Ultimately, the decision to switch over should result in a RFP. This, says Pierce, will define the parameters of the migration and, if it's as detailed as it should be, will account for any unpleasant surprises. There is absolutely no reason to just pick up the phone and order some VoIP from the most convenient supplier. "Companies that don't do RFPs are going to be in a lot of trouble," Pierce says. "This isn't something you should just decide to do in ten minutes."

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2009-08-03T08:43:40Z 2005-09-30T19:42:56Z 2009-08-03T08:43:40Z

It was strangely chilly last night as I strolled through the park. I was grateful I had grabbed my jacket as I pulled the collar up and shoved my hands into my pockets. Thoughts of a warm cup of Starbucks...

tlasusa Other

It was strangely chilly last night as I strolled through the park. I was grateful I had grabbed my jacket as I pulled the collar up and shoved my hands into my pockets. Thoughts of a warm cup of Starbucks Coffee flooded my mind as I passed by the section of the park where alot of homeless hunker down for the night. Most of them were sleeping, or staring off vacantly. As I passed by one particular fellow however, he called up to me in a surprisingly refined British Accent, "Pardon me sir, but would be you be so kind as to spare a few coins?"

I fumbled through my pocket, fishing out a dollar and some change. As I extended my hand I looked into the face of the poor devil before me, and my jaw dropped.

"My god...Jeeves? Is that really you?"Yes, it was none other the familiar valet who greeted web searchers when they arrived at the doorstep of AskJeeves.com. Jeeves' clothes were tattered, his face unshaved. He looked a wreck.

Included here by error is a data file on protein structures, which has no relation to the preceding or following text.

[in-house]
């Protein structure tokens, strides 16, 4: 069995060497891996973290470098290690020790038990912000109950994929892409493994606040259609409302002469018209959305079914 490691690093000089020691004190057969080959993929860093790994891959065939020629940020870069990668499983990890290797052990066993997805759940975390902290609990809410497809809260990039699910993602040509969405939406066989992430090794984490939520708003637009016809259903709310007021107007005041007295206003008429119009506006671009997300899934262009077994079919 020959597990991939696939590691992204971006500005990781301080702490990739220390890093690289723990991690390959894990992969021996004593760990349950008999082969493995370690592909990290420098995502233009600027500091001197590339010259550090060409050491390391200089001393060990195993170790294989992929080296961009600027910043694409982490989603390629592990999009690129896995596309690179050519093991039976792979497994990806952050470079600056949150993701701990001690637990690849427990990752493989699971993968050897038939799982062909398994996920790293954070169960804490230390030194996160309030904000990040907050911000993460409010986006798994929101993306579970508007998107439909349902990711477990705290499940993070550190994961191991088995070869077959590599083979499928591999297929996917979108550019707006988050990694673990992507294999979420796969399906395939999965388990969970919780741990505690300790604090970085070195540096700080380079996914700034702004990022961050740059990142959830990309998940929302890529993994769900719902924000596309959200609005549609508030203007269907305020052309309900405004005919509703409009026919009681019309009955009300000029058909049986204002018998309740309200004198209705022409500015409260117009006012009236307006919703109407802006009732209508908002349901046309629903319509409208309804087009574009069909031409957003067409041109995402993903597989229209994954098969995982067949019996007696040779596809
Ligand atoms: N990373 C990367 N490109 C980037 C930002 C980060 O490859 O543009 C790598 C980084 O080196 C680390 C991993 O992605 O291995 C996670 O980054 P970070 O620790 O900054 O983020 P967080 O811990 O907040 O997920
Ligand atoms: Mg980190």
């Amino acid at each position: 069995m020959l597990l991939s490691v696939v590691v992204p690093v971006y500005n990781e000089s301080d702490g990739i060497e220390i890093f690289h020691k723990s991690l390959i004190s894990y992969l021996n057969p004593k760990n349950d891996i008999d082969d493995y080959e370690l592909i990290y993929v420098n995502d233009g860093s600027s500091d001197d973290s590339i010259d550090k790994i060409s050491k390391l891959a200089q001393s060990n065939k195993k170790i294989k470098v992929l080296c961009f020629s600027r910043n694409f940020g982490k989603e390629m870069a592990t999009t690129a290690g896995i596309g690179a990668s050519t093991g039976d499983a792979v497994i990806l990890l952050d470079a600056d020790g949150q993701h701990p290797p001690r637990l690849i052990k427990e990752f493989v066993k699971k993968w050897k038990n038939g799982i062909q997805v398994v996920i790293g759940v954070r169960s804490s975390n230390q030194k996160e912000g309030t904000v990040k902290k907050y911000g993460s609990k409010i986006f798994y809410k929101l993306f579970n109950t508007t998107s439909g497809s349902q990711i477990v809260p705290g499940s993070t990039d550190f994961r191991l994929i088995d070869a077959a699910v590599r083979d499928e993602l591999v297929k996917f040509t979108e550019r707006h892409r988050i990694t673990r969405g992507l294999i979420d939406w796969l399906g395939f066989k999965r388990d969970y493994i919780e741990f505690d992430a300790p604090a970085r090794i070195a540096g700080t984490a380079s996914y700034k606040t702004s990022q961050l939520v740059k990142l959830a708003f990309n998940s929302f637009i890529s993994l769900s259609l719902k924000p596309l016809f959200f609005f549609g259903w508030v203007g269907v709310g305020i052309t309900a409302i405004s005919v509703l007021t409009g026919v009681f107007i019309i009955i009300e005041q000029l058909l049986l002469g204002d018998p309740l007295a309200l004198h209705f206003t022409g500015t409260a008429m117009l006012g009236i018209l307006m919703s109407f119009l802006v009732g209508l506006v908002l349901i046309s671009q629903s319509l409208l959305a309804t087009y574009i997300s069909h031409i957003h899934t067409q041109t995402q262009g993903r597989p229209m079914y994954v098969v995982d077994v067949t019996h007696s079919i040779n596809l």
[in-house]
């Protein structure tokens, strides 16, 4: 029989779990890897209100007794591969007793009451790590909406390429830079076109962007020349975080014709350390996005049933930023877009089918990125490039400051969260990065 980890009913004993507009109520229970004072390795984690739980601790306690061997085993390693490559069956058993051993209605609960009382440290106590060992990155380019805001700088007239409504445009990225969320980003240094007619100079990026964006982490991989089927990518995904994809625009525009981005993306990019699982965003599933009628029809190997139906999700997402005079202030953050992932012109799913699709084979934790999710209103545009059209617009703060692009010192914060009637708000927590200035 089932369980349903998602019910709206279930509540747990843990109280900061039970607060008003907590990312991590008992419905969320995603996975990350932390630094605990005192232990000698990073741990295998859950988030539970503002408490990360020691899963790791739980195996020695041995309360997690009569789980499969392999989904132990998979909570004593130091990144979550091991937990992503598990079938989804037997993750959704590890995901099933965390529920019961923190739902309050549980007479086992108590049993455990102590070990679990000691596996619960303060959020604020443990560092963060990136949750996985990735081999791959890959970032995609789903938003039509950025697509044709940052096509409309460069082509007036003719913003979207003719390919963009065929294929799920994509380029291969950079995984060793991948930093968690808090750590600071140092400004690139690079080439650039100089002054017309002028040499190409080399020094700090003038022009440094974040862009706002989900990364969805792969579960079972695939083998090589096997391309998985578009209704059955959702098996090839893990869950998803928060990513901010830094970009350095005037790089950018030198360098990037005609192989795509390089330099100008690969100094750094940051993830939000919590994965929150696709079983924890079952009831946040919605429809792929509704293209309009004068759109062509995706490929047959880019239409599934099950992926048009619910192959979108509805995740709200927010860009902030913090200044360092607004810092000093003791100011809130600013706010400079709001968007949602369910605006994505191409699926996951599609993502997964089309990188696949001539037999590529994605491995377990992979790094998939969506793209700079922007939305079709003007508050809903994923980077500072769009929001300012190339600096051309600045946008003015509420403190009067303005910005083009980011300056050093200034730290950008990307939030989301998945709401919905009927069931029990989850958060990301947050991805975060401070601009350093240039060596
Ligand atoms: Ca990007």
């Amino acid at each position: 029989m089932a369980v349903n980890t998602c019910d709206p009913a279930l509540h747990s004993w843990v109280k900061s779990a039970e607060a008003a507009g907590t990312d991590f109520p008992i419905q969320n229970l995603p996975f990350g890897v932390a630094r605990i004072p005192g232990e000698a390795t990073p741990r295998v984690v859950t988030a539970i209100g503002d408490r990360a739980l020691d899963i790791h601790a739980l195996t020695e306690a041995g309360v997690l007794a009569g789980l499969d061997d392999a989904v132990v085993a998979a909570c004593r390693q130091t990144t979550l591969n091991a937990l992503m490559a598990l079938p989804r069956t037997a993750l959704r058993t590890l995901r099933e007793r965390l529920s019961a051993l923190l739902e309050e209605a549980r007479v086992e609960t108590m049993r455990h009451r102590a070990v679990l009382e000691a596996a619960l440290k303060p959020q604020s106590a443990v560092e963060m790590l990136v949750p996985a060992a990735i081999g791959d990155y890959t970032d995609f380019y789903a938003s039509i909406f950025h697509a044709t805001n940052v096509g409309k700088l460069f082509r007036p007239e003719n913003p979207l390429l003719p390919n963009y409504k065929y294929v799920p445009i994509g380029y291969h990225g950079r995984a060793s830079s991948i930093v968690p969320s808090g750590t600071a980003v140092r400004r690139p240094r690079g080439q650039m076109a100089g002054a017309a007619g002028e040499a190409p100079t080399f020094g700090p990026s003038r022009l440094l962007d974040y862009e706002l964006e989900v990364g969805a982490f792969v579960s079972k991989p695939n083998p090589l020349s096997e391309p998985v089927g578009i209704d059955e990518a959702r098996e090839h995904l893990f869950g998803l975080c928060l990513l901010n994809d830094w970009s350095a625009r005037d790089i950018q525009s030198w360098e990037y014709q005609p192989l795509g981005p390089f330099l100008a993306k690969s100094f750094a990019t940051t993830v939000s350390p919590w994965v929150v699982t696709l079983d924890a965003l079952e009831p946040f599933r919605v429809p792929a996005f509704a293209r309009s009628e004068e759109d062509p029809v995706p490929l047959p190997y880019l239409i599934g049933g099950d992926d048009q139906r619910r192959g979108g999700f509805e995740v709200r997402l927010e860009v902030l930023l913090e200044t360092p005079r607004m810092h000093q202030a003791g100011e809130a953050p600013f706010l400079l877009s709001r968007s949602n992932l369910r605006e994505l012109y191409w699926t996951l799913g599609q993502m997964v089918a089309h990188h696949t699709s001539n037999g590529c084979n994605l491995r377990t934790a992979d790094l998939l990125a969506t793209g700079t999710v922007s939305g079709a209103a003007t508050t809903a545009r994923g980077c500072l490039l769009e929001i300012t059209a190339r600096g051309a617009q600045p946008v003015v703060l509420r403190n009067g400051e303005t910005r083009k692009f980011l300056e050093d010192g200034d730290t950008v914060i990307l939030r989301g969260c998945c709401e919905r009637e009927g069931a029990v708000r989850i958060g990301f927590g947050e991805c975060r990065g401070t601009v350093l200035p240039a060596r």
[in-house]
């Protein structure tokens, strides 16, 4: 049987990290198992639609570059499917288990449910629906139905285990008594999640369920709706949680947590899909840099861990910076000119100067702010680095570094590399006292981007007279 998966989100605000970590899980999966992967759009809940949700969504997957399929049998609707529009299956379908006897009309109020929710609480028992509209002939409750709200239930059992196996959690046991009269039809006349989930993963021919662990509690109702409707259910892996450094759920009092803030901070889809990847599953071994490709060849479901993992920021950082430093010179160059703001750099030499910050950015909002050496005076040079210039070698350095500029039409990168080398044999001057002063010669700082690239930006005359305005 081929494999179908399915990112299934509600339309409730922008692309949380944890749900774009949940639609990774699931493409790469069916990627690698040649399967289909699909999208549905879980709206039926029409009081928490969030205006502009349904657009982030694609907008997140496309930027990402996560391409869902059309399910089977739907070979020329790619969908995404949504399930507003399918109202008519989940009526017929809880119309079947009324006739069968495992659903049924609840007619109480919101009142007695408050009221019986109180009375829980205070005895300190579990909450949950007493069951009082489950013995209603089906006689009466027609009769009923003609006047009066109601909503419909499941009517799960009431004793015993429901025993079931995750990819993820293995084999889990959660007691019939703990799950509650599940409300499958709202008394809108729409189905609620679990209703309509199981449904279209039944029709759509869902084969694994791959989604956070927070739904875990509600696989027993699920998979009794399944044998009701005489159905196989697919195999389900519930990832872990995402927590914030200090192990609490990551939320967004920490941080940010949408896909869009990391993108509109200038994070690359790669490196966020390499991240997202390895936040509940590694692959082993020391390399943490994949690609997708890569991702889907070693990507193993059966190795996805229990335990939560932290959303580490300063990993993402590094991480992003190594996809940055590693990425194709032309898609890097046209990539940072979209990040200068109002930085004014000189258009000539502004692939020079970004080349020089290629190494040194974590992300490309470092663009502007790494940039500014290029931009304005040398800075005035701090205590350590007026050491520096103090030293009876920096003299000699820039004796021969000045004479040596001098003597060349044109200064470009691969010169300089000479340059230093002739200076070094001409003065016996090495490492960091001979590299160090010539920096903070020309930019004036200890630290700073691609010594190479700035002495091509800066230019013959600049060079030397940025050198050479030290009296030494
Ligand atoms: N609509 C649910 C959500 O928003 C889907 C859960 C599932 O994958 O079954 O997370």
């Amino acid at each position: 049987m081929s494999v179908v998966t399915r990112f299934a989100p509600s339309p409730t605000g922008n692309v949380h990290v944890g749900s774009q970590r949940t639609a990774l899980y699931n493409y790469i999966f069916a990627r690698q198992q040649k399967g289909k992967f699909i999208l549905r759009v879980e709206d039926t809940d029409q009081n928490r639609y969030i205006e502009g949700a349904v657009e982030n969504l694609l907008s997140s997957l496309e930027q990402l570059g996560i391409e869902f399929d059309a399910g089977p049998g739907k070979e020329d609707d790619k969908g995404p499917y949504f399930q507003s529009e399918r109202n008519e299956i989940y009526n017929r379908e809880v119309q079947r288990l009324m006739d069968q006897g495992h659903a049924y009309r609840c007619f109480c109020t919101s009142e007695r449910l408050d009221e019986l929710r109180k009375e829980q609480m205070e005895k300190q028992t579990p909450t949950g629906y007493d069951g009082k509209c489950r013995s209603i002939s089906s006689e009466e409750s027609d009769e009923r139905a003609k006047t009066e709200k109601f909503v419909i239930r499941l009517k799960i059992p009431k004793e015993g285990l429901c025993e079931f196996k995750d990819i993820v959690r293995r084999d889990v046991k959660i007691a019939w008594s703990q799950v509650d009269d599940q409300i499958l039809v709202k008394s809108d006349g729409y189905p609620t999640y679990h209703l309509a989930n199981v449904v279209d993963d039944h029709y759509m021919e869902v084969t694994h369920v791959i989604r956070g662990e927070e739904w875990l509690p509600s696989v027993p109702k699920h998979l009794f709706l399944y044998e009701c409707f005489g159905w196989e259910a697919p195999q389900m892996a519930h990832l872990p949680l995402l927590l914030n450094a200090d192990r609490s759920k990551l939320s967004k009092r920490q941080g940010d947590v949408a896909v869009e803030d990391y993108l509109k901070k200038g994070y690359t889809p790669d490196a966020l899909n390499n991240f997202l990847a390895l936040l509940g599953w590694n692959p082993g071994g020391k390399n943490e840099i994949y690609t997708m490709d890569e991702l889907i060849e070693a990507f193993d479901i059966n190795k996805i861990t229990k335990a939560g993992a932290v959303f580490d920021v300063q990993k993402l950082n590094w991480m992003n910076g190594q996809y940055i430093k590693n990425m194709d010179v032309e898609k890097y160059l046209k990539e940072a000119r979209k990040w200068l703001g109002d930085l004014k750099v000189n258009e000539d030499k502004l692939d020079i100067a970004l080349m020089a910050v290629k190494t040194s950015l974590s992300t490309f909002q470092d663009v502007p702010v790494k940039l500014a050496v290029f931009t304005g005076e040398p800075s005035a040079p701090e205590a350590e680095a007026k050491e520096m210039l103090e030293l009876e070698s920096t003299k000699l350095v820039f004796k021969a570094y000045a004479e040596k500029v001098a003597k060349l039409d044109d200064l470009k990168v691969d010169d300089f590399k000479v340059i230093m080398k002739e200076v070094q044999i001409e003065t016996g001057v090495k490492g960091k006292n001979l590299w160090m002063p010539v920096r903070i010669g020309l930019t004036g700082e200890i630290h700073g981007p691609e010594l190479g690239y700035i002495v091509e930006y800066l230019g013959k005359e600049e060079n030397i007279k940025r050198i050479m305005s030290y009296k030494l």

"Indeed," Jeeves replied, trying to muster what dignity he could, "It seems my services were no longer required."

As I sat down on the bench next to the fallen icon, he began to relay his tale. A few days earlier, he had been busy taking care of an inquiry on the site when a call came in. Seems Ask owner Barry Diller made a surprising announcement at an investor conference. "He informed everyone that research results found that internet users were having trouble identifying with me," Jeeves explained, "Apparently, they were confused over what I represented."Jeeves has seen better days.

"What the hell are you talking about?" I said incredulously, "What's there not to understand. You go to the site. You ask a question. You get an answer. Done."

"Ah yes, but as you may be aware, the technology behind the site has changed vastly. Users are no longer limited to asking questions. Our search engine could accommodate many more types of inquiries.""Okay, so?"

"So it appears that my presence no longer fits into the company, and actually hampers people's understanding of what we do."

"You're serious? You're a (expletive) cartoon character!" I yelled, "I don't know ANYONE who has ever gone to your site and gotten confused. Again, you go the site. You put in a question. Or a keyword. Or a shoe size. Whatever. You get the answer you move on."

"I daresay, my enthusiastic friend, that I share your sentiment. But apparently not all web users are as savvy as you?"

Jeeves went on to say that there was no actual timeframe from when he would disappear from the site, but as I could see, he was already beginning to feel the effects."I couldn't afford the luxury apartment any more," Jeeves cried, "The company car is gone. They took my 24 karat feather duster too. I'm a shell of what I once was."

The time grew late and I had to head home. As I shook his grimy hand, passing two twenty dollar bills to him in the process, I thought about the idiocy of some people on the web. A cartoon butler left them confused when they tried to do a web search? What else causes these mental midgets to overload? Do they feel compelled to yodel when the go to Yahoo.com? Do they think that all the books and CDs you buy at Amazon.com come from a little tribe living in a rainforest?

Perhaps there would be hope for Jeeves. He mentioned he had an audition to play the Alfred's long lost brother in the new Batman cartoon.

Hey, the Pets.com sock puppet got a second chance. Why not Jeeves?

Alright, enough ramblin'.0